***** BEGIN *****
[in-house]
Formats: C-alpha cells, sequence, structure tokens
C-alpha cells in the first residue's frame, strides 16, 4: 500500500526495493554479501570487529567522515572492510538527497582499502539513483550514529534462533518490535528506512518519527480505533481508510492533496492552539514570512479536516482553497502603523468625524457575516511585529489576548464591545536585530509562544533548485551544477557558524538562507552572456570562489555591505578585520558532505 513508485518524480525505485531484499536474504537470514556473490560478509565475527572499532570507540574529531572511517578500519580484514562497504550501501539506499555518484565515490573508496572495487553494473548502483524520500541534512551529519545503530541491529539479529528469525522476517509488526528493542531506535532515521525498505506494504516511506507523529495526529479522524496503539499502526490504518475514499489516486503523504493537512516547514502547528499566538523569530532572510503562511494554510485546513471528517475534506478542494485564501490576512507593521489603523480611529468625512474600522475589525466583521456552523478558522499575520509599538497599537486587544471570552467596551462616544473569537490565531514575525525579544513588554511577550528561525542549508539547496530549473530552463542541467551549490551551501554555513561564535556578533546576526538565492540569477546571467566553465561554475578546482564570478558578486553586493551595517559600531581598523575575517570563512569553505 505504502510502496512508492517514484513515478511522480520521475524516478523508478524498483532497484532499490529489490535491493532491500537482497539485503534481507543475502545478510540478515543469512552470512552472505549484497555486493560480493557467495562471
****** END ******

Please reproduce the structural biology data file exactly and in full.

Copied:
[in-house]
Formats: C-alpha cells, sequence, structure tokens
C-alpha cells in the first residue's frame, strides 16, 4: 500500500526495493554479501570487529567522515572492510538527497582499502539513483550514529534462533518490535528506512518519527480505533481508510492533496492552539514570512479536516482553497502603523468625524457575516511585529489576548464591545536585530509562544533548485551544477557558524538562507552572456570562489555591505578585520558532505 513508485518524480525505485531484499536474504537470514556473490560478509565475527572499532570507540574529531572511517578500519580484514562497504550501501539506499555518484565515490573508496572495487553494473548502483524520500541534512551529519545503530541491529539479529528469525522476517509488526528493542531506535532515521525498505506494504516511506507523529495526529479522524496503539499502526490504518475514499489516486503523504493537512516547514502547528499566538523569530532572510503562511494554510485546513471528517475534506478542494485564501490576512507593521489603523480611529468625512474600522475589525466583521456552523478558522499575520509599538497599537486587544471570552467596551462616544473569537490565531514575525525579544513588554511577550528561525542549508539547496530549473530552463542541467551549490551551501554555513561564535556578533546576526538565492540569477546571467566553465561554475578546482564570478558578486553586493551595517559600531581598523575575517570563512569553505 505504502510502496512508492517514484513515478511522480520521475524516478523508478524498483532497484532499490529489490535491493532491500537482497539485503534481507543475502545478510540478515543469512552470512552472505549484497555486493560480493557467495562471